Denney Excavating has been granted the contract to demolish the vacant Keystone Towers apartment complex, the Indianapolis Department of Metropolitan Development announced Monday afternoon.
The locally-based company submitted a bid of $827,000 to carry out the demolition, the DMD said. Demolition of the vacant apartment buildings is expected to take place within 120 days.
The bid was one of 10 submitted for the project that came in below the budgeted $2 million. The bids were reviewed by three city offices: the DMD, the Office of Corporation Counsel, and the Department of Minority and Women Business Development.
The city is carrying out the demolition project with $8 million in federal housing dollars targeted for neighborhood revitalization. In addition to demolishing Keystone Towers, the money will go toward tearing down the long-vacant Winona Hospital and rental housing projects in a few parts of the city.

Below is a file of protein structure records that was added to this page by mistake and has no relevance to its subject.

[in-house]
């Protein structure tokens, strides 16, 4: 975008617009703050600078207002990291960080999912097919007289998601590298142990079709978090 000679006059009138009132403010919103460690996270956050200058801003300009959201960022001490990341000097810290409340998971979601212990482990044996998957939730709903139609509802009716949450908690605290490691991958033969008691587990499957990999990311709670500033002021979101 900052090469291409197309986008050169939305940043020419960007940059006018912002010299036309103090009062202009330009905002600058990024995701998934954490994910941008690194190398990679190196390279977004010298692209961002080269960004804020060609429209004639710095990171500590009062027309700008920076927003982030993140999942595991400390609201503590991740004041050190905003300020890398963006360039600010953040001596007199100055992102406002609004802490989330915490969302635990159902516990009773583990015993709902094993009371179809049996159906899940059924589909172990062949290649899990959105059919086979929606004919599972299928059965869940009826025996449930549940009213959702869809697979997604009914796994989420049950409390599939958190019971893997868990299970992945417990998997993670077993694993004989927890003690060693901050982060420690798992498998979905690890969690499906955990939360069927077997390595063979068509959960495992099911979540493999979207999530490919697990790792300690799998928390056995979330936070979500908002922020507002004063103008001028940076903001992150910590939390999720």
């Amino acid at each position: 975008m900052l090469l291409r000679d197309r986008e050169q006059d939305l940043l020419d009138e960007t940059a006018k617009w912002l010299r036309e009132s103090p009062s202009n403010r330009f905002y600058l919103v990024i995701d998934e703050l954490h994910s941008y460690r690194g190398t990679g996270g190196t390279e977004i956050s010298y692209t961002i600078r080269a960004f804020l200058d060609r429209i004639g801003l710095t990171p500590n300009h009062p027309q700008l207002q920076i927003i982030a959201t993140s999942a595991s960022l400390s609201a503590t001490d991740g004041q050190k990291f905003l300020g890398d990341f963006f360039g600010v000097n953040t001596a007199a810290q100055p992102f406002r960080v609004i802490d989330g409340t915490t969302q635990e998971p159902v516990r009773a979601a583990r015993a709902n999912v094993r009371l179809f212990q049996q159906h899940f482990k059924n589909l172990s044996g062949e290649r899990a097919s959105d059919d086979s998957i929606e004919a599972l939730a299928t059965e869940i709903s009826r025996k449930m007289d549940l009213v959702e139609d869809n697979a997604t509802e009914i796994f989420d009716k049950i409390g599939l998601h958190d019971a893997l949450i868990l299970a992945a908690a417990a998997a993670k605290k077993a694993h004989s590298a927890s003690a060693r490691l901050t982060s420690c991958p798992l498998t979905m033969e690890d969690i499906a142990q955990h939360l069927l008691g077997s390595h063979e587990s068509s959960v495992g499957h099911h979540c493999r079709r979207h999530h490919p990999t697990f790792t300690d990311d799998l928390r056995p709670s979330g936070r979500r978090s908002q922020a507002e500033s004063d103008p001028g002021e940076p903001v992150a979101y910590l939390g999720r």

After the demolition, the city will explore redeveloping the site. Any new projects must include mixed-income rental housing by the rules of the federal grant used to demolish the 15-story complex.
Located northeast of the Indiana State Fairgrounds near the intersection of Keystone Ave. and Binford Blvd., Keystone Towers has been vacant for more than 10 years.
The apartment complex, built by local developer George Ginger in 1974 as the VIP Center, originally included apartment and office components and was intended to be a crown jewel on the midtown Keystone Avenue corridor. However, leasing problems hampered the project from the beginning and the office space was eventually converted into apartments.
Denney Excavating, founded in 1990, has handled numerous local demolitions, including the Penn Building and the Larue Carter Memorial Hospital buildings.